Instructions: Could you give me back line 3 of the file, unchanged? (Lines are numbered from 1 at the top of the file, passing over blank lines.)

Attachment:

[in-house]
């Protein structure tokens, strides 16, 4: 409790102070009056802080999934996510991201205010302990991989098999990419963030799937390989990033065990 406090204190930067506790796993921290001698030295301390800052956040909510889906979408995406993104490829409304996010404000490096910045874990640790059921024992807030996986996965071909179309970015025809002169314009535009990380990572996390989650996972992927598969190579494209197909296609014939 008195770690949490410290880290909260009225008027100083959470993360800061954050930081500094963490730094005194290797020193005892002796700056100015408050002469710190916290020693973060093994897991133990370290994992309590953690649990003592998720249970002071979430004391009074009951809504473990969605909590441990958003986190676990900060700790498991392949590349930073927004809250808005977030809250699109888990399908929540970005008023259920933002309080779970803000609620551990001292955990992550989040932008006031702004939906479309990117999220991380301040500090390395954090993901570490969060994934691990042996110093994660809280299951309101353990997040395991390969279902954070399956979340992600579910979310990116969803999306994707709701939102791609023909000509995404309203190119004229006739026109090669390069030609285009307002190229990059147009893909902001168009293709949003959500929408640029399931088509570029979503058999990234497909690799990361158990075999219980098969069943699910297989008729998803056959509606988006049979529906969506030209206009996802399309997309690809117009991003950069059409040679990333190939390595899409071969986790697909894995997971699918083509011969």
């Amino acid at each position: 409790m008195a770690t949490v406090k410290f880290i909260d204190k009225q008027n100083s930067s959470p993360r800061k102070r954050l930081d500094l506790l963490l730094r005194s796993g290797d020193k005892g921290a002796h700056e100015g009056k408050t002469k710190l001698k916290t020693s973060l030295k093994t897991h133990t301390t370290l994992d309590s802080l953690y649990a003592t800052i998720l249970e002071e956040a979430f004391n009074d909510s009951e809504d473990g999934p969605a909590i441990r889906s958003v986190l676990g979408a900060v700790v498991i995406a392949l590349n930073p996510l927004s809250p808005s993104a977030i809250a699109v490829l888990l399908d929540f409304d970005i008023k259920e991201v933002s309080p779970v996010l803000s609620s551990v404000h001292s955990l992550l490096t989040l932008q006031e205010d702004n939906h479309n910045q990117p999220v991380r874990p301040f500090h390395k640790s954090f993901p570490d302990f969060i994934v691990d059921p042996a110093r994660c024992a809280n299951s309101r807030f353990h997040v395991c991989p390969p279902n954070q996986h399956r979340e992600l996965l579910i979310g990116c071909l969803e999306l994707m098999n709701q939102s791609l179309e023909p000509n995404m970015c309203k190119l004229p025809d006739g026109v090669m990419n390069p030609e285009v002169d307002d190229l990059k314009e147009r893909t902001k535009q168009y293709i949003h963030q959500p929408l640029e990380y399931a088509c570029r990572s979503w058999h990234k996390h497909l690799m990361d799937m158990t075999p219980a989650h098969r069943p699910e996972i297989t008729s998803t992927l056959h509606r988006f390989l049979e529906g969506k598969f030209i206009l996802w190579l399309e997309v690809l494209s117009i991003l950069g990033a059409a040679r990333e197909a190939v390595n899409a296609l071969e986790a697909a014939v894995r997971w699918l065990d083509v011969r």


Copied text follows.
């Amino acid at each position: 409790m008195a770690t949490v406090k410290f880290i909260d204190k009225q008027n100083s930067s959470p993360r800061k102070r954050l930081d500094l506790l963490l730094r005194s796993g290797d020193k005892g921290a002796h700056e100015g009056k408050t002469k710190l001698k916290t020693s973060l030295k093994t897991h133990t301390t370290l994992d309590s802080l953690y649990a003592t800052i998720l249970e002071e956040a979430f004391n009074d909510s009951e809504d473990g999934p969605a909590i441990r889906s958003v986190l676990g979408a900060v700790v498991i995406a392949l590349n930073p996510l927004s809250p808005s993104a977030i809250a699109v490829l888990l399908d929540f409304d970005i008023k259920e991201v933002s309080p779970v996010l803000s609620s551990v404000h001292s955990l992550l490096t989040l932008q006031e205010d702004n939906h479309n910045q990117p999220v991380r874990p301040f500090h390395k640790s954090f993901p570490d302990f969060i994934v691990d059921p042996a110093r994660c024992a809280n299951s309101r807030f353990h997040v395991c991989p390969p279902n954070q996986h399956r979340e992600l996965l579910i979310g990116c071909l969803e999306l994707m098999n709701q939102s791609l179309e023909p000509n995404m970015c309203k190119l004229p025809d006739g026109v090669m990419n390069p030609e285009v002169d307002d190229l990059k314009e147009r893909t902001k535009q168009y293709i949003h963030q959500p929408l640029e990380y399931a088509c570029r990572s979503w058999h990234k996390h497909l690799m990361d799937m158990t075999p219980a989650h098969r069943p699910e996972i297989t008729s998803t992927l056959h509606r988006f390989l049979e529906g969506k598969f030209i206009l996802w190579l399309e997309v690809l494209s117009i991003l950069g990033a059409a040679r990333e197909a190939v390595n899409a296609l071969e986790a697909a014939v894995r997971w699918l065990d083509v011969r």